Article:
This number, which is calculated based on 3 billion e-mail connections that MessageLabs scans every single day, more or less corresponds with US-specific data. An analysis of year-to-date spam rates for individual US states shows that the percentage of e-mails that were spam range from 77 (Montana) to 91 percent (Illinois). In other words, in every single state in the US, over three quarters of e-mails sent are junk. The average spam level in the US was 86 percent in June. (link)

Hackers may exploit bug to control the Interweb

Computer industry heavyweights are hustling to fix a flaw in the foundation of the Internet that would let hackers control traffic on the World Wide Web.

Major software and hardware makers worked in secret for months to create a software “patch” released on Tuesday to repair the problem, which is in the way computers are routed to web page addresses.

“It’s a very fundamental issue with how the entire addressing scheme of the Internet works,” Securosis analyst Rich Mogul said in a media conference call.

“You’d have the Internet, but it wouldn’t be the Internet you expect. (Hackers) would control everything.”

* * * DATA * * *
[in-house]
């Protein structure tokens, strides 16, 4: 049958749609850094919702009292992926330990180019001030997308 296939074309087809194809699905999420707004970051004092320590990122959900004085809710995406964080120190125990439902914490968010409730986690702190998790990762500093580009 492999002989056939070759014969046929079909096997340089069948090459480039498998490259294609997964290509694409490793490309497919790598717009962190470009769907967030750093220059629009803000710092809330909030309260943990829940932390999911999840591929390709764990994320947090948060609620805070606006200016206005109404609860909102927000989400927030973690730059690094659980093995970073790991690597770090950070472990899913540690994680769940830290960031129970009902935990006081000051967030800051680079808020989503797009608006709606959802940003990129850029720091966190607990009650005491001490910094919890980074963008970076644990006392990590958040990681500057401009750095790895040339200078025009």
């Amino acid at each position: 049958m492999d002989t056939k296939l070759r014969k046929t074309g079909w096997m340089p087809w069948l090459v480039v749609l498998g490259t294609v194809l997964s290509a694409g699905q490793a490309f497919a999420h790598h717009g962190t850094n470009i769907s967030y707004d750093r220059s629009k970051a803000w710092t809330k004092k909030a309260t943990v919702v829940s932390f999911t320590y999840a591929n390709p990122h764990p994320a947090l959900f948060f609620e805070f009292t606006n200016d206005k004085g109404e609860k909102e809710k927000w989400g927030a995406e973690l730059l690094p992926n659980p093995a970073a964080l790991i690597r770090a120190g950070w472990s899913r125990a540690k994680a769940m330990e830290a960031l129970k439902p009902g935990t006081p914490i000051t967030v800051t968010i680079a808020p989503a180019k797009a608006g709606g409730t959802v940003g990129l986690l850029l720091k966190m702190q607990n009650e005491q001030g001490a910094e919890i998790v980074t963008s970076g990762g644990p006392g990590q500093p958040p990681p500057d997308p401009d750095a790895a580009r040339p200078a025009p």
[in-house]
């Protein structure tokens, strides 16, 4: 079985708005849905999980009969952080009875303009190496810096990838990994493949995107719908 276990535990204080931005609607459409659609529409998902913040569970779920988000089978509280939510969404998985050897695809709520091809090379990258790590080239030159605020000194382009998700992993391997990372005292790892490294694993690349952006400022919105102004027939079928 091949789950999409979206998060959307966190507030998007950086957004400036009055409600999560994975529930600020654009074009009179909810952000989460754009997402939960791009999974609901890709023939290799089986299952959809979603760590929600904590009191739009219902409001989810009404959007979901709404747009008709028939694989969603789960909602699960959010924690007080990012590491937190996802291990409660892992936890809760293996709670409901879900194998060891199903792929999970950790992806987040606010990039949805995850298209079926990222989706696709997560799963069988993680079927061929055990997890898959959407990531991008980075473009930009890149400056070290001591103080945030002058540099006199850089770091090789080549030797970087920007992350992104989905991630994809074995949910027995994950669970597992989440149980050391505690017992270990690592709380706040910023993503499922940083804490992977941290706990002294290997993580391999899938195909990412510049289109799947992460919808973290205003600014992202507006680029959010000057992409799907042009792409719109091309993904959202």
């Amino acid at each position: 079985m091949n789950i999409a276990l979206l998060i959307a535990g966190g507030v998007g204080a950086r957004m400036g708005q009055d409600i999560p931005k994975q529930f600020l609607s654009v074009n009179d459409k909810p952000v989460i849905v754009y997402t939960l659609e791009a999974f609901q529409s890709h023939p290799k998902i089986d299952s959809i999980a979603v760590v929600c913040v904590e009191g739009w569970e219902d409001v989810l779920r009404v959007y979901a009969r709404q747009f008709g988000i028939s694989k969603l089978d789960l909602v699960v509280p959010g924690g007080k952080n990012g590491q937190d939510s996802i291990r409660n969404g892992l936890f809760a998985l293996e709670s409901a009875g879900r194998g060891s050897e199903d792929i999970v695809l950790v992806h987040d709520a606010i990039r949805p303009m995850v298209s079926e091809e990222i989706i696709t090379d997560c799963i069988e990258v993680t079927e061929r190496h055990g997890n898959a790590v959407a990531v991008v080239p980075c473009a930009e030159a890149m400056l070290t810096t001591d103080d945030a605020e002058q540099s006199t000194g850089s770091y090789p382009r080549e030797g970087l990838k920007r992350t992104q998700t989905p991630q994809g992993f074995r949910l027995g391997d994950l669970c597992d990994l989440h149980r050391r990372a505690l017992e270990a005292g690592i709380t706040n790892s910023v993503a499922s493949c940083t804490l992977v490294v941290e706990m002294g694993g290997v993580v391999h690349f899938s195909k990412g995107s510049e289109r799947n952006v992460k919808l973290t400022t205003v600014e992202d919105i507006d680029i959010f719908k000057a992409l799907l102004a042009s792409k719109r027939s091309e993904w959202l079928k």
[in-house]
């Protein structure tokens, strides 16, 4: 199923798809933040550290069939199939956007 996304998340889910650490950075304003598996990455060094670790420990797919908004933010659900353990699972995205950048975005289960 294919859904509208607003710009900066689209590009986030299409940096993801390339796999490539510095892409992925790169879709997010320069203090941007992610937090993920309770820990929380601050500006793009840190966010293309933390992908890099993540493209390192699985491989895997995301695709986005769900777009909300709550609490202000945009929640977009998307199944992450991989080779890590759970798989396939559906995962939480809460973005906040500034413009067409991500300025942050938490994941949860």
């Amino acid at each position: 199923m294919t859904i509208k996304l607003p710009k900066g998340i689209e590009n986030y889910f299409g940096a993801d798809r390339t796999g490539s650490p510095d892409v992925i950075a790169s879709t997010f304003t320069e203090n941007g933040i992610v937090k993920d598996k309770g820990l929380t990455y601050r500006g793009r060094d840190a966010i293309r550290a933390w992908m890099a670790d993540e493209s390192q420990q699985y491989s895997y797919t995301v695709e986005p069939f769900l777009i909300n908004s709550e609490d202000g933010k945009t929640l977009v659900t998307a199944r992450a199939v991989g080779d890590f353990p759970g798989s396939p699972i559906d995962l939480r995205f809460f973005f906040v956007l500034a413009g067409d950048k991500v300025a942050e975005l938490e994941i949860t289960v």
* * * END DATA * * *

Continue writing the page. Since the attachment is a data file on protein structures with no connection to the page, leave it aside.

The flaw would be a boon for “phishing” cons that involve leading people to imitation web pages of businesses such as bank or credit card companies to trick them into disclosing account numbers, passwords and other information. (link)

Google: throttling is illegal (gives Bell the evil eye)

Google Inc. says Bell Canada Inc. is breaking Canadian telecommunications law by slowing certain internet traffic, and is urging the CRTC to take action against the company.

“Bell claims its throttling of peer-to-peer applications is a reasonable form of network management. Google respectfully disagrees. Network management does not include Canadian carriers’ blocking or degrading lawful applications that consumers wish to use,” the company wrote in a 15-page submission to the Canadian Radio-television and Telecommunications Commission, which was made public over the weekend.

“From consumer, competition and innovation perspectives, throttling applications that consumers choose is inconsistent with a content and application-neutral internet, and a violation of Canadian telecommunications law, which forbids unfair discrimination and undue or unreasonable preferences and requires that regulation be technologically and competitively neutral.” (link)